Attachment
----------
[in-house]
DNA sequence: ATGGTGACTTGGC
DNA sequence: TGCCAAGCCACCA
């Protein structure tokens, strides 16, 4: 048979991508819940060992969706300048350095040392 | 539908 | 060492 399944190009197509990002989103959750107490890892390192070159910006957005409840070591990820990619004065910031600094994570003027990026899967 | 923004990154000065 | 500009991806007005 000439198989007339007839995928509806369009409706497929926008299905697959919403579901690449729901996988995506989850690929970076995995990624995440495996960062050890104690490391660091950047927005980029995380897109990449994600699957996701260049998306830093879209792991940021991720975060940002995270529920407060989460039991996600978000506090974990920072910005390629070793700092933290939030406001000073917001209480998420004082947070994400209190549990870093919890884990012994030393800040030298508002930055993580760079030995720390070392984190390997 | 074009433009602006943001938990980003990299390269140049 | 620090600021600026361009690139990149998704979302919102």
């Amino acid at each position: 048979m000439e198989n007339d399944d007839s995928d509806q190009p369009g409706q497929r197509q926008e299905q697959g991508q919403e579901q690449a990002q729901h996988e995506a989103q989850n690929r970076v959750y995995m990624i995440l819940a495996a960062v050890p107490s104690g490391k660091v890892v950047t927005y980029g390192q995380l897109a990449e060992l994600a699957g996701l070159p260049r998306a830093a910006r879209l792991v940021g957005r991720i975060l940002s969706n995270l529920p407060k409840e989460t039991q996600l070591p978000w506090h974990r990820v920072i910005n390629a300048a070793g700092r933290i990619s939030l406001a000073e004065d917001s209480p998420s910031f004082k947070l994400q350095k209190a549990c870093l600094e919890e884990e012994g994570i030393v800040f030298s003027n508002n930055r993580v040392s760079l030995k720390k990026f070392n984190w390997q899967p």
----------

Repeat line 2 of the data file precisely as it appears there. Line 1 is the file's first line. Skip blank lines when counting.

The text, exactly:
DNA sequence: ATGGTGACTTGGC